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Why Aren’t Network Statistics Accompanied By Uncertainty Statements?

March 1, 2019 @ 11:00 am - 12:00 pm

Eric Kolaczyk (Boston University)


Abstract: Over 500K scientific articles have been published since 1999 with the word “network” in the title. And the vast majority of these report network summary statistics of one type or another. However, these numbers are rarely accompanied by any quantification of uncertainty. Yet any error inherent in the measurements underlying the construction of the network, or in the network construction procedure itself, necessarily must propagate to any summary statistics reported. Perhaps surprisingly, there is little in the way of…

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February 2019

Capacity lower bound for the Ising perceptron

February 22, 2019 @ 11:00 am - 12:00 pm

Nike Sun (MIT)


Abstract: The perceptron is a toy model of a simple neural network that stores a collection of given patterns. Its analysis reduces to a simple problem in high-dimensional geometry, namely, understanding the intersection of the cube (or sphere) with a collection of random half-spaces. Despite the simplicity of this model, its high-dimensional asymptotics are not well understood. I will describe what is known and present recent results. This is joint work with Jian Ding. Biography: Nike Sun is a faculty…

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TAP free energy, spin glasses, and variational inference

February 15, 2019 @ 11:00 am - 12:00 pm

Zhou Fan (Yale University)


Abstract: We consider the Sherrington-Kirkpatrick model of spin glasses with ferromagnetically biased couplings. For a specific choice of the couplings mean, the resulting Gibbs measure is equivalent to the Bayesian posterior for a high-dimensional estimation problem known as "Z2 synchronization". Statistical physics suggests to compute the expectation with respect to this Gibbs measure (the posterior mean in the synchronization problem), by minimizing the so-called Thouless-Anderson-Palmer (TAP) free energy, instead of the mean field (MF) free energy. We prove that this identification…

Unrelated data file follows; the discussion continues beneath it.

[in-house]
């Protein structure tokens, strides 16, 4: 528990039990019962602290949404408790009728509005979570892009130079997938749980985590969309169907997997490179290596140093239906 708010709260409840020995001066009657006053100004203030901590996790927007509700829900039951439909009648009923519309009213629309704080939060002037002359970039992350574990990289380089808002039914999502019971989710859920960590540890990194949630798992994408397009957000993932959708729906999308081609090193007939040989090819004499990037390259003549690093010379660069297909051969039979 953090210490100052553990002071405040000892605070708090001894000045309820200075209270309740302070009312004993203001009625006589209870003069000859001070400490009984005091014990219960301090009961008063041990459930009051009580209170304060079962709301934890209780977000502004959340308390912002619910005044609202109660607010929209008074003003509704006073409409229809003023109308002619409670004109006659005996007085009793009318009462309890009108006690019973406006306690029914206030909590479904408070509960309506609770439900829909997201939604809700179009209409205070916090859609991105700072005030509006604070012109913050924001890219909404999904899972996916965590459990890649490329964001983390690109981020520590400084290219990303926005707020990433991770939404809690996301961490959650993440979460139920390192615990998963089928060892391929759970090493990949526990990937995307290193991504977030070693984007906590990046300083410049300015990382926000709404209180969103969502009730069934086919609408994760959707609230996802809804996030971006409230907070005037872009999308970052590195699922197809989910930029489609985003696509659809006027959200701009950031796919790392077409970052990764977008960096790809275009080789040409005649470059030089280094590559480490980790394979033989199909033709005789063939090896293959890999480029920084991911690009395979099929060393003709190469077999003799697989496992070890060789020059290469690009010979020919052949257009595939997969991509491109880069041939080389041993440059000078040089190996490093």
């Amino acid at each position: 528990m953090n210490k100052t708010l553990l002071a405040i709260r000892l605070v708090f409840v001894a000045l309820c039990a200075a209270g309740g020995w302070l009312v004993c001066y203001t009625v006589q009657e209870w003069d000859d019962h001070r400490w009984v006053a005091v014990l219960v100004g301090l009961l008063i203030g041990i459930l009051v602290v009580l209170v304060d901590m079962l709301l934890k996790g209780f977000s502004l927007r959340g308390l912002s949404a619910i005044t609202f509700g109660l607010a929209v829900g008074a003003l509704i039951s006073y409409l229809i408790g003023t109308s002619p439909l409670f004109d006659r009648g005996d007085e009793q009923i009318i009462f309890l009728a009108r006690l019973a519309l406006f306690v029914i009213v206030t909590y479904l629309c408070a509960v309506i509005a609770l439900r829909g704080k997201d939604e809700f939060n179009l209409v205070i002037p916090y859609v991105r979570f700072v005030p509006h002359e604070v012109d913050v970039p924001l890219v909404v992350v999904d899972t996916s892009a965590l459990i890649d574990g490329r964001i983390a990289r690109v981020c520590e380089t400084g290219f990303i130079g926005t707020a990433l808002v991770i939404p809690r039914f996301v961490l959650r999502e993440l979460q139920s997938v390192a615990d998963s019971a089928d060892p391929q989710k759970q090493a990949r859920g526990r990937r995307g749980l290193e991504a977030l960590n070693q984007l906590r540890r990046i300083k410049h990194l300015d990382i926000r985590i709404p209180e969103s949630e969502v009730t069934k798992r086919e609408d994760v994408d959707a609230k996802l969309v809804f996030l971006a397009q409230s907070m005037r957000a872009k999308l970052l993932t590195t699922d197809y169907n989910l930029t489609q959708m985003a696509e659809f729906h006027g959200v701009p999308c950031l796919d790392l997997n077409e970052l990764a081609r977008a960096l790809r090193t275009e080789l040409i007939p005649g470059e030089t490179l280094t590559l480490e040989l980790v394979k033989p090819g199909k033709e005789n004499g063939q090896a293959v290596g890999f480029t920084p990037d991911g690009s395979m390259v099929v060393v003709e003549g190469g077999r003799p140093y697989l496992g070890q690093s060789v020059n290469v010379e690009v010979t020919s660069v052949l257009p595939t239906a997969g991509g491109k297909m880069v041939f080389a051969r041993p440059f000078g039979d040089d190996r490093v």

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Medical Image Imputation

February 8, 2019 @ 11:00 am - 12:00 pm

Polina Golland (MIT CSAIL)


Abstract: We present an algorithm for creating high resolution anatomically plausible images that are consistent with acquired clinical brain MRI scans with large inter-slice spacing. Although large databases of clinical images contain a wealth of information, medical acquisition constraints result in sparse scans that miss much of the anatomy. These characteristics often render computational analysis impractical as standard processing algorithms tend to fail when applied to such images. Our goal is to enable application of existing algorithms that were originally…

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Optimization of the Sherrington-Kirkpatrick Hamiltonian

February 1, 2019 @ 11:00 am - 12:00 pm

Andrea Montanari (Stanford University )


Andrea Montanari Professor, Department of Electrical Engineering, Department of Statistics Stanford University This lecture is in conjunction with the LIDS Student Conference. Abstract: Let A be n × n symmetric random matrix with independent and identically distributed Gaussian entries above the diagonal. We consider the problem of maximizing xT Ax over binary vectors with ±1 entries. In the language of statistical physics, this amounts to finding the ground state of the Sherrington-Kirkpatrick model of spin glasses. The asymptotic value of this…